You can add them to envelopes too as I did here; the tonal colours work really well and add a spark of interest to the otherwise plain exterior…

Embossed Monogram Envelopes

I made my envelopes to fit the disparate sizes of paper I had, using envelope templates from Paper Source; they were surprisingly simple to make and I loved the flexibility of being able to choose whatever colours I had to hand instead of buying packs of envelopes in a shop.

DIY Envelopes

So now Harry has a range of monogrammed stationery to fit each occasion, whether a large drawing or a laboured message of thanks is required.  I added buttons as envelope seals and sequins to punctuate the monograms – again, a case of whatever sparkly leftovers we had to hand.  Job done!

DIY Monogram Embossed Stationery

If you fancy having a go yourself (or making these as a gift – they’d be lovely), here’s what I used.  it was very much a case of what I had to hand; all of these things will be available in good craft stores, from a variety of brands.

  • Monogram stamp and envelope template set from Paper Source
  • Ink pad is the ombre ‘seascape’ pad by Colorbox
  • I like Papermania clear embossing powder – but once you’ve mastered that, try sparkly iridescent embossing powders and experiment with different colour combinations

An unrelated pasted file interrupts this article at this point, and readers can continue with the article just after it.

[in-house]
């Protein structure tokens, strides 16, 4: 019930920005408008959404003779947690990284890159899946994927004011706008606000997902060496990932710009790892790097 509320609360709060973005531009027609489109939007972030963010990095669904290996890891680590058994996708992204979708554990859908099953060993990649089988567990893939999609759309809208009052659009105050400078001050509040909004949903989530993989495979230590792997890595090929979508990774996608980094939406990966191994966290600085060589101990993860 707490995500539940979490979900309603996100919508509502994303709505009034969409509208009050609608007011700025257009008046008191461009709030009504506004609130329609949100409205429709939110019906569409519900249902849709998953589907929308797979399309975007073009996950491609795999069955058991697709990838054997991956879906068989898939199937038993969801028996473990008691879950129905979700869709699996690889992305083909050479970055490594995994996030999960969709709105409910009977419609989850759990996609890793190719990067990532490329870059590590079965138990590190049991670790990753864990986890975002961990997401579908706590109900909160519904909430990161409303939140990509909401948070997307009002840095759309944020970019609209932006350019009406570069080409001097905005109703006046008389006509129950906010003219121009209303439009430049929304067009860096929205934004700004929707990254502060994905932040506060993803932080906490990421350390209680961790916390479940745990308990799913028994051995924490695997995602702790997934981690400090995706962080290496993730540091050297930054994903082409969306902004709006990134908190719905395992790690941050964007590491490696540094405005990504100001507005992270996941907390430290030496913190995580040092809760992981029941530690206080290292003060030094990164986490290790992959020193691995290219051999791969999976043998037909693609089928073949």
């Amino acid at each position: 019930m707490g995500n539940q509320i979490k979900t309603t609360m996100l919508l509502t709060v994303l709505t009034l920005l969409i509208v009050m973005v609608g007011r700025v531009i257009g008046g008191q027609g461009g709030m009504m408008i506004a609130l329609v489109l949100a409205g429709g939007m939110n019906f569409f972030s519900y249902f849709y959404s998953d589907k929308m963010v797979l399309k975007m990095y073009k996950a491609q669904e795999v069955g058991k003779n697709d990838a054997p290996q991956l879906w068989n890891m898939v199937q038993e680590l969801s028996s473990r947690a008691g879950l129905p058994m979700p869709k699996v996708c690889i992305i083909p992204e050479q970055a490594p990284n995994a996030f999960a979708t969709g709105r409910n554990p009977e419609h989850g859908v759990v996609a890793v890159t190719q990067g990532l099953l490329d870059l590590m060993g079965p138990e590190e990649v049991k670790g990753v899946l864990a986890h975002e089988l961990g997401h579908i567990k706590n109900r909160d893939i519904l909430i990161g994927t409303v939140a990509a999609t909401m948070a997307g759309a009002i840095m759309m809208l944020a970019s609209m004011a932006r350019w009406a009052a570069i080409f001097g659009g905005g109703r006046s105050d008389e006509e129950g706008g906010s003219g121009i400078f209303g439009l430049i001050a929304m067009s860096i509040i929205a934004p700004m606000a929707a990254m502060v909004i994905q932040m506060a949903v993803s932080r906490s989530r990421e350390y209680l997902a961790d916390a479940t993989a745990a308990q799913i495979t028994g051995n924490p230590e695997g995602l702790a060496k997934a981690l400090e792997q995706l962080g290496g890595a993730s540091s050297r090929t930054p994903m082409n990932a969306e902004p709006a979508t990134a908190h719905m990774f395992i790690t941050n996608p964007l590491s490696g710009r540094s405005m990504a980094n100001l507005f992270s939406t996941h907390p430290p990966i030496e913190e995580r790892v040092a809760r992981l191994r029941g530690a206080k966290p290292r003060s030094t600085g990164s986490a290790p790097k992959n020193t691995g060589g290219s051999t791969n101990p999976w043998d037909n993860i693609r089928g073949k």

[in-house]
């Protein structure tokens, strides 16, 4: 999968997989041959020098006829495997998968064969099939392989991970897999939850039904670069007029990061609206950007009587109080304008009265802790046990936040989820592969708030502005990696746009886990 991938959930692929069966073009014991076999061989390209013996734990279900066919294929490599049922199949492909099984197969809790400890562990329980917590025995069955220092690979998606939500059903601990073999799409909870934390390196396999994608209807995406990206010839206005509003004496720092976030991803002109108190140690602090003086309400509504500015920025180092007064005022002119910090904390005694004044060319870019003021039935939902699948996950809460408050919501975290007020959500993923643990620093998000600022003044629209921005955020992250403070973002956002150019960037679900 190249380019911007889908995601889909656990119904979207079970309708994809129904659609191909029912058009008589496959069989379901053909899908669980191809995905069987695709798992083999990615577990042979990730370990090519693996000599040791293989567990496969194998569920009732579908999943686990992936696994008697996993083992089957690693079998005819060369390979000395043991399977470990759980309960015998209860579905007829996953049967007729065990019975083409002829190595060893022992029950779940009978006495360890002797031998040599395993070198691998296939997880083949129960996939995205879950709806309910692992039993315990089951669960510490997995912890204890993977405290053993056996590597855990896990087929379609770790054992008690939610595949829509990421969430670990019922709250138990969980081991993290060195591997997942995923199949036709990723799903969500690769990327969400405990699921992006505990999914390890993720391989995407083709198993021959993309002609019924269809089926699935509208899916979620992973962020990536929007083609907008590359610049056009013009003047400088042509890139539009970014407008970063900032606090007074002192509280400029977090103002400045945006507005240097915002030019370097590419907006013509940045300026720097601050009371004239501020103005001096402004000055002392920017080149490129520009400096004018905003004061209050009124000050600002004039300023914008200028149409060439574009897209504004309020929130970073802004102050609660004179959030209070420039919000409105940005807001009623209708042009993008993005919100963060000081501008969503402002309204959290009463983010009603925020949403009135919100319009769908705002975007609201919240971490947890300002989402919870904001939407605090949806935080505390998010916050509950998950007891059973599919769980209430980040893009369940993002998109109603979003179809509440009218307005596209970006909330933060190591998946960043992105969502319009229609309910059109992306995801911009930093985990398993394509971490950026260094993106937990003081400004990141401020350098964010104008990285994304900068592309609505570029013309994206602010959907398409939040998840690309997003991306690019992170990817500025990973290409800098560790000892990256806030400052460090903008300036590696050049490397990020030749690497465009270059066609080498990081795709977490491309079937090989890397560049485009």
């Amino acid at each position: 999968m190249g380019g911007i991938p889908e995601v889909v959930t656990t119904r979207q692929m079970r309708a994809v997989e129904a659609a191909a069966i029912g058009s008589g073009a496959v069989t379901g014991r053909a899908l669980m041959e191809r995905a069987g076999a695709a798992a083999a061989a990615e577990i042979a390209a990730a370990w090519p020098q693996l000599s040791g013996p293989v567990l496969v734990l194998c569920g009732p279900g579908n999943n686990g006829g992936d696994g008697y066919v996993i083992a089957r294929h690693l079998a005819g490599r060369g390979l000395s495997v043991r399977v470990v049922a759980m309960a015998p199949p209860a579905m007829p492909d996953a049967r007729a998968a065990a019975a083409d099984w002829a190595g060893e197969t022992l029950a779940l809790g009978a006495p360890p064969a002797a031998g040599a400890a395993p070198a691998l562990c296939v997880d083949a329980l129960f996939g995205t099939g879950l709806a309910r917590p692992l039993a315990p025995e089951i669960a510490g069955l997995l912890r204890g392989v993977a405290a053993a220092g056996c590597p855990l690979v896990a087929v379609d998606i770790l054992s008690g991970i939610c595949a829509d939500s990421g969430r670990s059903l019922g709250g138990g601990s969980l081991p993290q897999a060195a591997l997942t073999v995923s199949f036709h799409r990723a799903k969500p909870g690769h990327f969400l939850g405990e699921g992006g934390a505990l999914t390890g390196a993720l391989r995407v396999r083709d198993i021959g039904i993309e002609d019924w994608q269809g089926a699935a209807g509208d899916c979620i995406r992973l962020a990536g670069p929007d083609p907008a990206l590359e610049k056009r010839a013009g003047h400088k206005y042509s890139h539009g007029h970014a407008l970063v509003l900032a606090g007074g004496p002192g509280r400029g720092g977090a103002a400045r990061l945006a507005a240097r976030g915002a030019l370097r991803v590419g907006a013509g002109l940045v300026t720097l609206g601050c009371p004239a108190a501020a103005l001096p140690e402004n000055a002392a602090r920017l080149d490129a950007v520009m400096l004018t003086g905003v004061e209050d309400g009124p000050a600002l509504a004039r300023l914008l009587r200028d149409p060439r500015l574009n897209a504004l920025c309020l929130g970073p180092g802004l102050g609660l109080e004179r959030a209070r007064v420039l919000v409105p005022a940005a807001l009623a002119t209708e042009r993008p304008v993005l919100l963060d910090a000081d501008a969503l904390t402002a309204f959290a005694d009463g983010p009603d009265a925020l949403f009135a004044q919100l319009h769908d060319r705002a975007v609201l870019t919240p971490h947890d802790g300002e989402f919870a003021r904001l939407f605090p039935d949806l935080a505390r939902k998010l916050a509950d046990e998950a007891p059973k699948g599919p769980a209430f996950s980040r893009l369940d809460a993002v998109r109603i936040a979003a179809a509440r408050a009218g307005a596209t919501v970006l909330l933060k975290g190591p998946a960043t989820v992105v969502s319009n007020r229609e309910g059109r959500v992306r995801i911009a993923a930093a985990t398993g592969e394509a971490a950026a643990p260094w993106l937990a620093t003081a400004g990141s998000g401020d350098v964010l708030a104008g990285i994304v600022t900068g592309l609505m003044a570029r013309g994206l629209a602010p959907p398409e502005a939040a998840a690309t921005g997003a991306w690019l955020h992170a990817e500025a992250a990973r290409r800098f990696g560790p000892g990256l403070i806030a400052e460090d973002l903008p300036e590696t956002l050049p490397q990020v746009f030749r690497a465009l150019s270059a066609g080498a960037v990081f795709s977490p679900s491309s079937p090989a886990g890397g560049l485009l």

• For the cards I used a variety of paper off-cuts and odd sheets, but for the envelopes I used a 12″ square pad of Papermania coloured sheets – I use these a lot in projects.
  • To melt the embossing powder, you’ll need a heat tool like this one.

You could also try making photo envelope liners or these monogram cards too.

Have a great weekend when it comes!

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3 Last-Minute Easter Crafts

Welcome back! Easter is nearly upon us, so three quick projects this week in case you’re in need of inspiration and feeling crafty.  Our long Easter weekend begins tonight and stretches luxuriantly until Tuesday – four days of uninterrupted family time and the promise of occasional sunshine; it’s certainly good enough for me.